Manufacturers of high-end mammography systems may benefit froma federal rule setting standards for equipment to be used in screeningmammography reimbursed by Medicare. The Health Care FinancingAdministration (HCFA) rule issued earlier this month lists
Manufacturers of high-end mammography systems may benefit froma federal rule setting standards for equipment to be used in screeningmammography reimbursed by Medicare. The Health Care FinancingAdministration (HCFA) rule issued earlier this month lists equipmentrequirements that match those of the American College of Radiology(ACR) mammography accreditation program. The ACR program was establishedin 1987.
Stringent standards could boost sales for vendors as serviceproviders scramble to upgrade their equipment.
"There are people doing mammography who are not at theforefront of technology," said Robert Coe, vice presidentof engineering at Bennett X-Ray, a mammography manufacturer (SCAN12/26/90). "Better equipment means earlier diagnosis, filmsthat are easier to read, and less chance of error." Bennettoffers a written guarantee that its mammography equipment willmeet ACR accreditation standards, he said.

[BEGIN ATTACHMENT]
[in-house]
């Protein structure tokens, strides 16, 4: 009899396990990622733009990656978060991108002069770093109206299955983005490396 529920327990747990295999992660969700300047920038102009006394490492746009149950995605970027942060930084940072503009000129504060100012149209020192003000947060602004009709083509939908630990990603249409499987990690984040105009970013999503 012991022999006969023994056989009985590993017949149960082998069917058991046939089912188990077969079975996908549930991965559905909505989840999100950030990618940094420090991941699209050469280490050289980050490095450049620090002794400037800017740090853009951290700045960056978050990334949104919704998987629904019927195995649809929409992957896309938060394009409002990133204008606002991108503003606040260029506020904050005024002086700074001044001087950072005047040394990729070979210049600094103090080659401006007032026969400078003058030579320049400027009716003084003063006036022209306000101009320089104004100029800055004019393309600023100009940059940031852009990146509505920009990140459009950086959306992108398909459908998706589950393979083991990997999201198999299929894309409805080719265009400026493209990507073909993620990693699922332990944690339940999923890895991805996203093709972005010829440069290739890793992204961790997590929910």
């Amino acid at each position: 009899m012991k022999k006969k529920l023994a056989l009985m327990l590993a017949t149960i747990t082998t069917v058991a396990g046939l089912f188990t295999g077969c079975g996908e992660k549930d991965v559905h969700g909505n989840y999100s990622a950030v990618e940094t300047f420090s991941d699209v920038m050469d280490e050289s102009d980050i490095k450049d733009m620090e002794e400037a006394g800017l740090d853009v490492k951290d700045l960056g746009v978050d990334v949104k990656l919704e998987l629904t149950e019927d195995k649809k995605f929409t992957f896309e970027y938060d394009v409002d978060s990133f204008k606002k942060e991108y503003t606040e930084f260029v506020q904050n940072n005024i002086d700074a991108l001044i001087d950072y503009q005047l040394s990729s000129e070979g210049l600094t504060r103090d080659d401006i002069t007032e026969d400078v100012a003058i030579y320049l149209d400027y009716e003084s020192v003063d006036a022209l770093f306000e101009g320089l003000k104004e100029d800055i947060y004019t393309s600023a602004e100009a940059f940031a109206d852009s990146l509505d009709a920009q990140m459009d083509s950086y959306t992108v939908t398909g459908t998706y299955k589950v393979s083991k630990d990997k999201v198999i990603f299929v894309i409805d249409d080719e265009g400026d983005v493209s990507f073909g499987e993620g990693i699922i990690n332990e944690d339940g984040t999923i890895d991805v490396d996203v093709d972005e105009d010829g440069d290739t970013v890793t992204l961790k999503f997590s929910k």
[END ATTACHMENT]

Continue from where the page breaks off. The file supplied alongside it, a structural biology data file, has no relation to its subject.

The new federal rule also limits Medicare payments for thescreening examinations to physicians certified by the AmericanBoard of Radiology, the American Osteopathic Board of Radiology,or an appropriate program as determined by the secretary of theDepartment of Health and Human Services (DHHS).
The rule is only an interim measure. HCFA will accept commentsuntil March 1, before final regulations are issued. The ACR isstudying the rule and may recommend further tightening of thequality requirements.
The Budget Reconciliation Act of 1990 mandated that criteriabe established defining who can perform the Medicare exams andwhat equipment can be used in a screening mammography program.The legislation caps federal payment for each exam at $55.
The National Electrical Manufacturers Association (NEMA) supportedthe legislation. "We thought it was a good idea to providethese monies for people over 65 years old," said Robert Britain,manager of the NEMA diagnostic imaging and therapy systems division.NEMA has not yet formulated a position on what standards shouldbe applied to equipment used in screening exams.
Association members will meet in February to discuss that topic,particularly in regard to federal legislation now on Capitol Hillthat would further define the quality standards for mammographyequipment and its operation.
The proposal authorizes the DHHS to establish minimum qualityassurance procedures for mammography screening and requires theuse of dedicated mammography equipment for the examinations. Thelegislation would also establish specific training standards forthose who conduct and interpret mammography examinations. It wasintroduced last year by Sens. Barbara Mikulski (D-MD) and BrockAdams (D-WA), and resurrected in the current session.